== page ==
Gary Player at the Masters.
(The Armchair Golfer)
While a generation of American golfers idolized Jack Nicklaus, South African golfers such as Nick Price, Ernie Els, Retief Goosen and new Masters champion Trevor Immelman looked up to their hero, Gary Player.
A week ago when I attended the Masters with author John Coyne, we watched Player on 15, 16 and 17. We took a few photos, and then John told me about the afternoon he spent with Gary Player nearly 40 years ago. There’s some story material, I thought. Later I was delighted to find out John wrote it down.
It’s 1969. You’re traveling through South Africa and decide to pick up the phone book and find the listing for Gary Player. There it is. You call and Player invites you over for tea. No kidding, that’s how it happened.
Here’s the story in John’s words:
“I interviewed Gary years ago at his home in South Africa when I was visiting all the countries I hadn't seen when I was with the Peace Corps. Gary invited me to his farm for tea one Sunday afternoon.
“His father was there, a retired mine worker, as well as his step-mother. Gary's wife was playing in a golf tournament. She, too, was a fine player, a South African women's champ.
“Gary had designed his ranch home so that each room was a collection of items he had picked up from around the world. For example, he had a 'Western Room' full of saddles, horse gear, and wild west paintings from America. There was a Spanish Room, as well as an Asia Room.
“In the doorways of his kids' rooms he had a bar installed so that his boys (Vivienne and Gary have six children) could do one or two chin-ups entering and leaving their bedrooms. It is not for nothing that Gary is nicknamed Mr. Fitness. (He is also called the Black Knight for his history of always wearing black when playing tournaments.)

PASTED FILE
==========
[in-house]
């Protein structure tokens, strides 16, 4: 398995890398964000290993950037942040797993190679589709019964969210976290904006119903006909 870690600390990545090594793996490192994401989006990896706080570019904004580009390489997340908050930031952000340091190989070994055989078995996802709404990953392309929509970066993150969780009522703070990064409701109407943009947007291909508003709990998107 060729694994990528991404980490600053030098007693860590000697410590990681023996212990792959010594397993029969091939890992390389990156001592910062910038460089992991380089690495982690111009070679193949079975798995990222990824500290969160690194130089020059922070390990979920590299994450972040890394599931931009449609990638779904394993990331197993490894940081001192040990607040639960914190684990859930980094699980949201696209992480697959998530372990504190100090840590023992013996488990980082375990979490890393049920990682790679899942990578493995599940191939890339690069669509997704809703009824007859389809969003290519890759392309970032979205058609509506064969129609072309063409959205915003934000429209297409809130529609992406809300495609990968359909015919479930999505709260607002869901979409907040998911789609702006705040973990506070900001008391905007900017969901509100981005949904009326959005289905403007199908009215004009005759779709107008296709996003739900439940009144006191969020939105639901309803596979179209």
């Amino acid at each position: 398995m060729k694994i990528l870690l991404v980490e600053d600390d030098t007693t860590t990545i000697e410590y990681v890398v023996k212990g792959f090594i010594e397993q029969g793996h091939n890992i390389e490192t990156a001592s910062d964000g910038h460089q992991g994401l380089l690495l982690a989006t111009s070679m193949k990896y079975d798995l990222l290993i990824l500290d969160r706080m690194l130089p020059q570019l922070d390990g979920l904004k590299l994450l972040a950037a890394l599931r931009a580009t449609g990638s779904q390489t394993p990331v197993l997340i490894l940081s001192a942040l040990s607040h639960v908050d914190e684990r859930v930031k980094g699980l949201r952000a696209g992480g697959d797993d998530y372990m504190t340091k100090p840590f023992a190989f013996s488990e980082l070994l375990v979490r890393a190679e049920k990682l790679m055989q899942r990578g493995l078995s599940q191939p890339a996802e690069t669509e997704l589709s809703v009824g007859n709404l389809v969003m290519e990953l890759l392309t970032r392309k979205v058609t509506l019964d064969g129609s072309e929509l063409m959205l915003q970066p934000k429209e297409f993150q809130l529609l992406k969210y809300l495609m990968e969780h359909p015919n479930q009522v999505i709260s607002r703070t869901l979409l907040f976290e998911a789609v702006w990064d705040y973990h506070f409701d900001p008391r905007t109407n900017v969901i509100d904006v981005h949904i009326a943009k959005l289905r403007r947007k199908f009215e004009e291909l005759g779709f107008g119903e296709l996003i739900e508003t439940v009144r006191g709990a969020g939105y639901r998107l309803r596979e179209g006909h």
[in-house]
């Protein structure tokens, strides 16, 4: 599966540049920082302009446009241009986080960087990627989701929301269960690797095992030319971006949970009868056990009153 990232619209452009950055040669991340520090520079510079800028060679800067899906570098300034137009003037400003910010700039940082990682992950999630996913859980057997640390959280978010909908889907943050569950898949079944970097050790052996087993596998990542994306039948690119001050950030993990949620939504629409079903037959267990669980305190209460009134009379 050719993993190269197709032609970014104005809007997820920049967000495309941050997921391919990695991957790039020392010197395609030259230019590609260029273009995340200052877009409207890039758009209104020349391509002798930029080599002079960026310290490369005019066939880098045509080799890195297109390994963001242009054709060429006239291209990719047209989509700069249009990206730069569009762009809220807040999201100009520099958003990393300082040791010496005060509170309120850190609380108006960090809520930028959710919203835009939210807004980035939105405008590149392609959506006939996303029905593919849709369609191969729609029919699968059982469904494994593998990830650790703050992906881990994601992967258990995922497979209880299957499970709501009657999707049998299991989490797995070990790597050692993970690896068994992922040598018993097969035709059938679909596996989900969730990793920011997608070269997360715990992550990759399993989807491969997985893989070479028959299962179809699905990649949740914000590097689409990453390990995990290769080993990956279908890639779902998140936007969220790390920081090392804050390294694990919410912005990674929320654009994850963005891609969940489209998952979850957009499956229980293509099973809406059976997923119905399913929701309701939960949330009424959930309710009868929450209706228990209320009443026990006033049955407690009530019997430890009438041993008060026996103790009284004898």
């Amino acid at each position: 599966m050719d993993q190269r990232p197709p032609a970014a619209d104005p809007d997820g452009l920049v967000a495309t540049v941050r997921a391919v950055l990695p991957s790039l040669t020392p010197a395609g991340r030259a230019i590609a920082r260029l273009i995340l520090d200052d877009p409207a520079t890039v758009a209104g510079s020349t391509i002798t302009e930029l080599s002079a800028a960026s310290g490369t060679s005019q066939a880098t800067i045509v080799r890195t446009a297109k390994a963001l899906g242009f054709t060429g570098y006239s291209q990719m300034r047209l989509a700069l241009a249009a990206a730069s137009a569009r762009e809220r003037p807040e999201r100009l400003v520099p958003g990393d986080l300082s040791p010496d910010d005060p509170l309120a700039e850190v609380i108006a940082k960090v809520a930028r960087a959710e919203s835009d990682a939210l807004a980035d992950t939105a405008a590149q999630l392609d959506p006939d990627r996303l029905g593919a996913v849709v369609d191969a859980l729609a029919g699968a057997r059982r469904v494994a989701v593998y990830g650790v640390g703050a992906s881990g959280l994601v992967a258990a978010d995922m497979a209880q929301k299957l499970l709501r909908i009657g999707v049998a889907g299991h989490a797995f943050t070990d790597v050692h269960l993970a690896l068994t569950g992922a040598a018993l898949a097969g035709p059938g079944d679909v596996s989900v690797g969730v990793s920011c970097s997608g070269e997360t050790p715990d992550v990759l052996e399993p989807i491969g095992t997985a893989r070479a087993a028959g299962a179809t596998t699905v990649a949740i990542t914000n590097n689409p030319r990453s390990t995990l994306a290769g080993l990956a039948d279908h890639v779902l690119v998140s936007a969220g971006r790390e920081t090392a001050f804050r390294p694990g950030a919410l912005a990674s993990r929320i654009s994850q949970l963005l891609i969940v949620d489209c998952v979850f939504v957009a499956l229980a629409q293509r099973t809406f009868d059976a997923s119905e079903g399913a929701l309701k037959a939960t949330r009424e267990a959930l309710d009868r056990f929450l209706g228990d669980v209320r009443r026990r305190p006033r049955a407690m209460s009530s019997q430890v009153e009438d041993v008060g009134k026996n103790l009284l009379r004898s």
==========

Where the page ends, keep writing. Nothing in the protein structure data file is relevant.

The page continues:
“Gary was a poor kid who lost his mother when he was 8 or so, and started to play golf at 14 when his father took out a loan to buy him a set of golf clubs that he could play with. His father worked in the gold mines of South Africa. Gary had a brother who is a famous environmentalist.
“Gary only finished secondary school and then turned pro. His father would write a letter to Bobby Jones 51 years ago asking him to invite young Gary to the Masters, saying how great his son was, and it worked!
“When I visited Gary back in 1969, he kept talking about the ‘winds of change’ coming to South Africa as he led me around the farm and introduced me to his African workers, all of whom he knew by name. I was there, of course, during the apartheid years. It took over 20 years before apartheid finally ended in South Africa.”
Gary Player made a record-setting 51st appearance at the Masters this year. And Trevor Immelman’s victorious walk up Augusta's 18th fairway came exactly 30 years after his idol’s final Masters title.
−The Armchair Golfer